Limits on the Birr and Foreign Currency Holding in the Territory of Ethiopia Directive No. FXD/49/2017

The National Bank of Ethiopia Establishment Proclamation 591/2000 (as amended) under article 20 (2) provides that “the conditions, limitations and circumstances under which residents of Ethiopia, and non-residents visiting Ethiopia, or any other person may possess and utilize foreign currency or instruments of payments in foreign exchange shall be determined by directive to be issued by the National Bank.” Pursuant to this mandate, NBE issued “Limits on Birr and Foreign Currency Holding Directive No. FXD/49/2017 (“Directive”) in October 2017 replacing the 2007 NBE Directive FXD34/2007. The Directive aims to limit the amount of birr and dollars that can be held by travelers coming in and out of Ethiopia. The key restrictions under this directives are:

  1. A person travelling in and out of Ethiopia shall hold a maximum of 1,000 Birr per travel. An exception is provided to a traveler to Djibouti that can hold up a maximum of Birr 4,000 Birr.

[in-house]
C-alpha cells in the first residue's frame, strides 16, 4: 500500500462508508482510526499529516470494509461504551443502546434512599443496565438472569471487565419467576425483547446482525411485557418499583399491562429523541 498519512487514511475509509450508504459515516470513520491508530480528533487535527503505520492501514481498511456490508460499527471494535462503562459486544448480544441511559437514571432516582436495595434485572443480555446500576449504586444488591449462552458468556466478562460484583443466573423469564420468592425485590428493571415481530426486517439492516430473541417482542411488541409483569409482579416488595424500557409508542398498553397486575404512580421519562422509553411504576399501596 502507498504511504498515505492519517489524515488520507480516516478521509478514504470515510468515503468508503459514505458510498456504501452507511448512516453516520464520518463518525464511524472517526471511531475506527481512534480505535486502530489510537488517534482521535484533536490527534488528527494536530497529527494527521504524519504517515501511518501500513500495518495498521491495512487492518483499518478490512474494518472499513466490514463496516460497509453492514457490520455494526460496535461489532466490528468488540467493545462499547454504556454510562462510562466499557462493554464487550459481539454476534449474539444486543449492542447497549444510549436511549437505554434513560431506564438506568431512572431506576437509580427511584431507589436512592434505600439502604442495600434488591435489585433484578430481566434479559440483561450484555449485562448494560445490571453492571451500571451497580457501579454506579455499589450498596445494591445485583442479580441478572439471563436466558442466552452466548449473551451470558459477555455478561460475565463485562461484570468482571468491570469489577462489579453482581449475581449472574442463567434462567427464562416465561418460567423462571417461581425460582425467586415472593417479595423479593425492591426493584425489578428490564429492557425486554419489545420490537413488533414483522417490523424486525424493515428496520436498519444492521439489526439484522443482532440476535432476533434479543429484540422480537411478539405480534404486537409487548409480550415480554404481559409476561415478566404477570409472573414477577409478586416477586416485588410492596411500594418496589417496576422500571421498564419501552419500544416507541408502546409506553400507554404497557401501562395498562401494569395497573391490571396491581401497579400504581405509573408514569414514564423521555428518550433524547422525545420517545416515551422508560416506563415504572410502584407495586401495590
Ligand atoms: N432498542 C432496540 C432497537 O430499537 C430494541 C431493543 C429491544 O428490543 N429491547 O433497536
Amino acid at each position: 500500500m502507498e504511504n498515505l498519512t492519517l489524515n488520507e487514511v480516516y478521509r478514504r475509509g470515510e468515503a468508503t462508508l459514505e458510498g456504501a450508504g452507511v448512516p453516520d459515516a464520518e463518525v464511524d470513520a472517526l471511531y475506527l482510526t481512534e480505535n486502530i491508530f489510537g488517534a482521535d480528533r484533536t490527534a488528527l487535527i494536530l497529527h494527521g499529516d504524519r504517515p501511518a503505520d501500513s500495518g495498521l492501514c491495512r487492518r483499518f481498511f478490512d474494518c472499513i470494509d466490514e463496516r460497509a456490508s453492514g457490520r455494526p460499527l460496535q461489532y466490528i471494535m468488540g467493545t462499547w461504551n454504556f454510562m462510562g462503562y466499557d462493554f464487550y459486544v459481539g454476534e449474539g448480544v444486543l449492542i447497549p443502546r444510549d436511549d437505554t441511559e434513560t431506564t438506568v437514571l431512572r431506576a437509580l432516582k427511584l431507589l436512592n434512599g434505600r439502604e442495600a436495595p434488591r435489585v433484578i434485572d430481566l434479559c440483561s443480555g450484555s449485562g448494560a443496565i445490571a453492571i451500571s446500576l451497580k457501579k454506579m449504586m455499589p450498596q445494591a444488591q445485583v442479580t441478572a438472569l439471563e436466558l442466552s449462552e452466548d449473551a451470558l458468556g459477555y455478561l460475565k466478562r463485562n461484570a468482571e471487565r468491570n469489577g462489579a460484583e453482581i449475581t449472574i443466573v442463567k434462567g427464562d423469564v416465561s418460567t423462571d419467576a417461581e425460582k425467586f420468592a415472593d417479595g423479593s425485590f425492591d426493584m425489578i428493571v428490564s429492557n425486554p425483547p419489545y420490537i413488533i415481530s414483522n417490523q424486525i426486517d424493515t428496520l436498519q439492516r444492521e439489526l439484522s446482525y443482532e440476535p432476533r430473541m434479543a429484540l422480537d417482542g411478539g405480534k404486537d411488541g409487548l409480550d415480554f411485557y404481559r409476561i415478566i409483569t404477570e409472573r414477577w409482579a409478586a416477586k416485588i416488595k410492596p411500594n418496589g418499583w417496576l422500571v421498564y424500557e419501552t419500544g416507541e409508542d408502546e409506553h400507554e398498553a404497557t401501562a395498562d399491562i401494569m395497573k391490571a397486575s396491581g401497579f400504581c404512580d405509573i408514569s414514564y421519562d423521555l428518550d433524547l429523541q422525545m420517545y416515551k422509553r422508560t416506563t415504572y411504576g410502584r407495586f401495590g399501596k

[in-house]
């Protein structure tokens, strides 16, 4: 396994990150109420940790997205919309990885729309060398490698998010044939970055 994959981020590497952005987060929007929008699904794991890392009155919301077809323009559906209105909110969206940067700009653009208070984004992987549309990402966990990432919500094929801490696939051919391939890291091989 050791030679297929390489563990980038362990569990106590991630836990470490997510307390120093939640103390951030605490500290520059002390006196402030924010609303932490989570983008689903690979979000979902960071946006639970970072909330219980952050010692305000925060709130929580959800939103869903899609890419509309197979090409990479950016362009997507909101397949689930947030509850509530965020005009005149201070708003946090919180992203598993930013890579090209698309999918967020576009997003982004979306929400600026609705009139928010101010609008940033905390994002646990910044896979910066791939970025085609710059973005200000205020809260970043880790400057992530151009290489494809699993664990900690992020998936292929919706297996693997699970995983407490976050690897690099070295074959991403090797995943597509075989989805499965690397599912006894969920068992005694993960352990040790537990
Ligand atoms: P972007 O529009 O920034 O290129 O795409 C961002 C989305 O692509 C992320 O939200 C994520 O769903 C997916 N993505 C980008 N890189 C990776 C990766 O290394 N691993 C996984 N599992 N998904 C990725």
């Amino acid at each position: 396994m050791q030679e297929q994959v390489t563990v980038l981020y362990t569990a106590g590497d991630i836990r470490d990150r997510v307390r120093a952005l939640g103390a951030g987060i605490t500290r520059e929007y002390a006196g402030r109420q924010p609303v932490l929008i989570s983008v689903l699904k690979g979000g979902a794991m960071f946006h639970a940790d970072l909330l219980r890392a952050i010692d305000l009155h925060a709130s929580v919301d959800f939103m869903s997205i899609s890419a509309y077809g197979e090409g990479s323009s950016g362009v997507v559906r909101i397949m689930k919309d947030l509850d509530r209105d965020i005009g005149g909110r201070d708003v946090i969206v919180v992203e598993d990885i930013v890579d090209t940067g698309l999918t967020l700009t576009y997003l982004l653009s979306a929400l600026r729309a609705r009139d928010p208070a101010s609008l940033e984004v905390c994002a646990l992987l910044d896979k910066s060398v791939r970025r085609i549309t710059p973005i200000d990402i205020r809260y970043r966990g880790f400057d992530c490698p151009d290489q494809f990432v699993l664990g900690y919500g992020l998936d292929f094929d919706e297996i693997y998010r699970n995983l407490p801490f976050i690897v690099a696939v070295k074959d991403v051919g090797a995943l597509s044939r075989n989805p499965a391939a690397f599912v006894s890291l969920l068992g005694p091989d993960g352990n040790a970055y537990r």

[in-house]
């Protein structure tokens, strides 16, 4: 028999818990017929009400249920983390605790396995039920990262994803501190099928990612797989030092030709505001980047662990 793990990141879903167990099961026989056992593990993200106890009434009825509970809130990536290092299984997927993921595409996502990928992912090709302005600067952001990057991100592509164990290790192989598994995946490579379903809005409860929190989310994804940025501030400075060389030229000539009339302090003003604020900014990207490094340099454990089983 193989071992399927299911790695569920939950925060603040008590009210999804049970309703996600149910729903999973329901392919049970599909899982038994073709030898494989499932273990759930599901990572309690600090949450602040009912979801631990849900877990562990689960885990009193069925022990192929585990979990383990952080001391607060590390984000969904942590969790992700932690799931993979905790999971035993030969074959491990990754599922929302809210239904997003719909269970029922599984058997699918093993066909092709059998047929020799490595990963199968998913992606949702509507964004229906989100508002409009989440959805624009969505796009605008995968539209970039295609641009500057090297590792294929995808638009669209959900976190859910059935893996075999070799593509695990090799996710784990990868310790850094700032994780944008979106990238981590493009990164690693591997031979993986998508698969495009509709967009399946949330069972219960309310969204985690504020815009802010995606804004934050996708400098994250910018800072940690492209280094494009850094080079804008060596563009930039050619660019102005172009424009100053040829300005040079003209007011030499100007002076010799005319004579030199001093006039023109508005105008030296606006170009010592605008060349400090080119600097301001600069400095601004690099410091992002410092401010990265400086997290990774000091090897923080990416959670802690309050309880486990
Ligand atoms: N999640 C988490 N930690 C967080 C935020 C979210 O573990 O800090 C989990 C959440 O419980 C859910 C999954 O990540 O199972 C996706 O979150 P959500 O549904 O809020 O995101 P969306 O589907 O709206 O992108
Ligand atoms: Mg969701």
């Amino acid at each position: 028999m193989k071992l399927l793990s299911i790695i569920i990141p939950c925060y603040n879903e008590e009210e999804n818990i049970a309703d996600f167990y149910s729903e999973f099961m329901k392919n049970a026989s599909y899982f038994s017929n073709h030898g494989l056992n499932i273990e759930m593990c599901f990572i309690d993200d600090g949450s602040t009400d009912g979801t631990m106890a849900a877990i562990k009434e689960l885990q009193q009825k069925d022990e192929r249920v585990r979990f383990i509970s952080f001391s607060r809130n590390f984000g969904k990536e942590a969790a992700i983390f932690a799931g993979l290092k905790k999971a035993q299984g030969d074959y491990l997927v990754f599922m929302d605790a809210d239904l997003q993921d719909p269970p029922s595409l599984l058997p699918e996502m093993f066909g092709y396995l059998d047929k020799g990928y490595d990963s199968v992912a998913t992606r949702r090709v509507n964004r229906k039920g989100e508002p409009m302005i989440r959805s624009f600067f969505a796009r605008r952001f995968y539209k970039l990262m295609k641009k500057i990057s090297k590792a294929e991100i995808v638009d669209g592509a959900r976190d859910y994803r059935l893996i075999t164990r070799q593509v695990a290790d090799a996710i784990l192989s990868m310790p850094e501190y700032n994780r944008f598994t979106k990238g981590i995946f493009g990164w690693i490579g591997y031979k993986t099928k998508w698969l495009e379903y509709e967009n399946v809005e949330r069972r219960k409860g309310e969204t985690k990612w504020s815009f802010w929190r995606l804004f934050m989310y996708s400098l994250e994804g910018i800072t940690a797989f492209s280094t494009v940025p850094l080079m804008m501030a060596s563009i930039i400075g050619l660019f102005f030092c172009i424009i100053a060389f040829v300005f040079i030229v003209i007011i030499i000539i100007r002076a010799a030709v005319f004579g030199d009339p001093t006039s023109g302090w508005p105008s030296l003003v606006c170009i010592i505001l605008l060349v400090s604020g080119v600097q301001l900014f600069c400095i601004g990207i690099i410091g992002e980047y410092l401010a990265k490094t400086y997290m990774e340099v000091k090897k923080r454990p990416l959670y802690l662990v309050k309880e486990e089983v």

2. No person residing in Ethiopia is allowed to hold foreign currency for more than 30 days.
  3. Any resident entering Ethiopia from abroad shall declare its possession if it holds more than 1000 USD. The minimum USD rises to 3,000 if such person is non-resident.
  4. Any resident carrying foreign currency shall convert the currency in an authorized bank. Non-residents can possess the foreign exchange until the validity date of their visa.

Any traveler that fails to comply with the above rules will be subject to the criminal liabilities and penalties under the NBE Proclamation, Customs Proclamation and Criminal Code. Under article 26 (4) of the NBE proclamation, “whosoever in violation of the proclamation, regulations or directives of the National Bank leaves or attempts to leave the country, or enters or attempts to enter Ethiopian territory carrying Ethiopian currency in excess of the amount provided by the National Bank shall without prejudice to the confiscation of the property with which the offense is committed be punishable in accordance with the Criminal Code. Furthermore, violation of Article 168 of the Customs Proclamation, which provides that “any person who, knowingly, or ought to have been aware of the fact, imports, exports, or attempts to export prohibited or restricted goods or goods subject to customs clearance by smuggling out of their legal route or illegally imports duly exported goods, in contravention of customs law, shall be punishable with rigorous imprisonment not less than five years and not exceeding ten years and with fine not less than Birr 50,000 and not exceeding Birr 200,000.